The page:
BASH magic

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  • strict warning: Declaration of views_handler_argument::init() should be compatible with views_handler::init(&$view, $options) in /hermes/walnaweb12a/b57/moo.greydragoncom/nodsw/sites/all/modules/views/handlers/views_handler_argument.inc on line 744.
  • strict warning: Declaration of views_handler_filter::options_validate() should be compatible with views_handler::options_validate($form, &$form_state) in /hermes/walnaweb12a/b57/moo.greydragoncom/nodsw/sites/all/modules/views/handlers/views_handler_filter.inc on line 607.
  • strict warning: Declaration of views_handler_filter::options_submit() should be compatible with views_handler::options_submit($form, &$form_state) in /hermes/walnaweb12a/b57/moo.greydragoncom/nodsw/sites/all/modules/views/handlers/views_handler_filter.inc on line 607.
  • strict warning: Declaration of views_handler_filter_boolean_operator::value_validate() should be compatible with views_handler_filter::value_validate($form, &$form_state) in /hermes/walnaweb12a/b57/moo.greydragoncom/nodsw/sites/all/modules/views/handlers/views_handler_filter_boolean_operator.inc on line 159.
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== Table of Contents ==

__TOC__

== My .bashrc.user file right now ==
:

export SVN_EDITOR=/usr/bin/vim

# make bash autocomplete with up arrow
bind '"\e[A":history-search-backward'
bind '"\e[B":history-search-forward'

# a simple function that will check for headers of HTTP server.
#
# invoke: headers  []
#                 port number defaults to 80 if not provided.
headers() {
    server=$1; port=${2:-80}
    exec 5<> /dev/tcp/$server/$port
    echo -e "HEAD / HTTP/1.0\nHost: ${server}\n\n" >&5
    cat <5
    exec 5<&-
}

# a quick way to check if a port is open or not. You can always use netcat or telnet,
# but I find this easier
#
# invoke: testPort   []
#                  protocol can be either tcp or udp and defaults to tcp.
testPort() {
    server=$1; port=$2; proto=${3:-tcp}
    exec 5<>/dev/$proto/$server/$port
    (( $? == 0 )) && exec 5<&-
}

# Look if the parent is konsole
dcop konsole-$PPID &> /dev/null
if [ $? -eq 0 ]; then
    #OK we are on konsole
    PROMPT_COMMAND=touch_konsole
    export INKONSOLE=$PPID
    alias vi='kvi'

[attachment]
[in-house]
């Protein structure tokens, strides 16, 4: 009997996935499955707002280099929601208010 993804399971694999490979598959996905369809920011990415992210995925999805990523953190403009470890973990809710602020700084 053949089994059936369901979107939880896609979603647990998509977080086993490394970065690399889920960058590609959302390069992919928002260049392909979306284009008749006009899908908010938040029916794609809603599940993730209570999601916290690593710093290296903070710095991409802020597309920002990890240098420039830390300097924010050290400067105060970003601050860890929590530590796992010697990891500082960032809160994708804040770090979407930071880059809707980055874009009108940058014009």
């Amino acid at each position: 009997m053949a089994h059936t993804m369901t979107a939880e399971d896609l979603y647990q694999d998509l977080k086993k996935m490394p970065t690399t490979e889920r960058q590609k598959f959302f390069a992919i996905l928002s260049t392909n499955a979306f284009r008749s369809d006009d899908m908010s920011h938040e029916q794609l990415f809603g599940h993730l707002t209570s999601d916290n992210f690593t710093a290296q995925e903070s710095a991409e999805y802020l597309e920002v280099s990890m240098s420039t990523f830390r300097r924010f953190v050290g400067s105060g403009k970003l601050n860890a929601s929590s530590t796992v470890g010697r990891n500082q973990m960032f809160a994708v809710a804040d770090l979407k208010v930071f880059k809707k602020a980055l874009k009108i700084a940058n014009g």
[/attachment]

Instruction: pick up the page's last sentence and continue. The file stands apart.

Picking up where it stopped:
alias ssh='kssh'
else
    export INKONSOLE=0
fi

function touch_konsole {
    # Lil'optimization: only change if PWD change
    if [ "x$PWD_LAST" != "x$PWD" ]; then
        #PRETTY_PWD=`echo $PWD | sed "s\\^$HOME\\~\\ "`
        PRETTY_PWD=`echo $PWD | sed "s,^$HOME,~,; s,\(/[^/]*\)/.\+\(/.\+/.\+\)$,\1/..\2,"`
        # You can have a the user name too
        PRETTY_PWD="${USER}:${PRETTY_PWD}"
        dcop $DCOP_OPTIONS $KONSOLE_DCOP_SESSION renameSession "$PRETTY_PWD"
        if [ $? -ne 0 ]; then # our great imagination forces us to make comprobations
            # If you know other situations for this, or you have a fix, please, mail it to thc{at}wanadoo{dot}es
            echo "DCOP call failed. Situations causing this are:"
            echo " -There are lost .DCOPserver_* files in your home, please remove them. This can happen when hostname change."
            echo " -If you called 'su(1)', there are various DCOP sessions for the user you come from."
            echo
            echo "DCOP calls to Konsole are disabled"
            unset PROMPT_COMMAND
        fi
        PWD_LAST=$PWD
    fi
}


# Look if we have Konsole enviroment
if [ "x$KONSOLE_DCOP_SESSION" != "x" ]; then
    #OK we are on konsole
    export PROMPT_COMMAND=touch_konsole
    export DCOP_OPTIONS=""
    if [ "x$USER" = "xroot" ]; then # when root we must use imagination
        # Let's search directly into the parent
        # Is there a '=' char in the user name? come here an fix this.
        export PPID_USER=`strings /proc/$PPID/environ | grep ^USER= | tr = '\n' | tail -n 1`
        if [ "x$PPID_USER" != "xroot" ]; then
            # Oh! a user "suing" in a konsole?... mi parent is not root's konsole
            export DCOP_OPTIONS="--user $PPID_USER --all-sessions"
            # Here you can do other crazy things like the X auth for root...
            # or salutate you
            # export XAUTHORITY="/home/${PPID_USER}/.Xauthority"
            echo "Hello ${PPID_USER}, you got root"
        fi
    fi
fi

== Scripting References ==

# [http://www.faqs.org/docs/abs/HTML/ Advanced Bash-Scripting Guide] A very excellent textbook / self-study manual / reference / source of knowledge on shell scripting techniques. (An alternate location in case the first goes offline [http://tldp.org/LDP/abs/html/index.html http://tldp.org/LDP/abs/html/index.html].) Some favorite sections are:
#* [http://www.faqs.org/docs/abs/HTML/dosbatch.html Converting DOS Batch Files to Shell Scripts]
#* [http://www.faqs.org/docs/abs/HTML/here-docs.html Here Documents]
# Jeremy Mates (a great guy and one heck of a shell hacker) has a great page on shell tricks at http://sial.org/howto/shell/

== Command Line Limits and Parallel Operations ==

=== Finding the command line limits ===

: All shells have a limit for the command line length. Each UNIX / Linux / BSD system has a limit on how many bytes can be used for the command line argument and environment variables. When you start a new process or type a command these limitations are applied and you will see an error message as follows on screen:

:: Argument list too long

: The following command will expose the current command line length limitations

::

$ getconf ARG_MAX

: However, when a command is executed the current environment is pre-pended to the actual command. Therefore, to insure you are not exceeding the real limit your command length you need to use the following command to compute the current actual input command line length limitation

::

$ echo $(( $(getconf ARG_MAX) - $(env | wc -c) ))

=== Overcoming the command line limits ===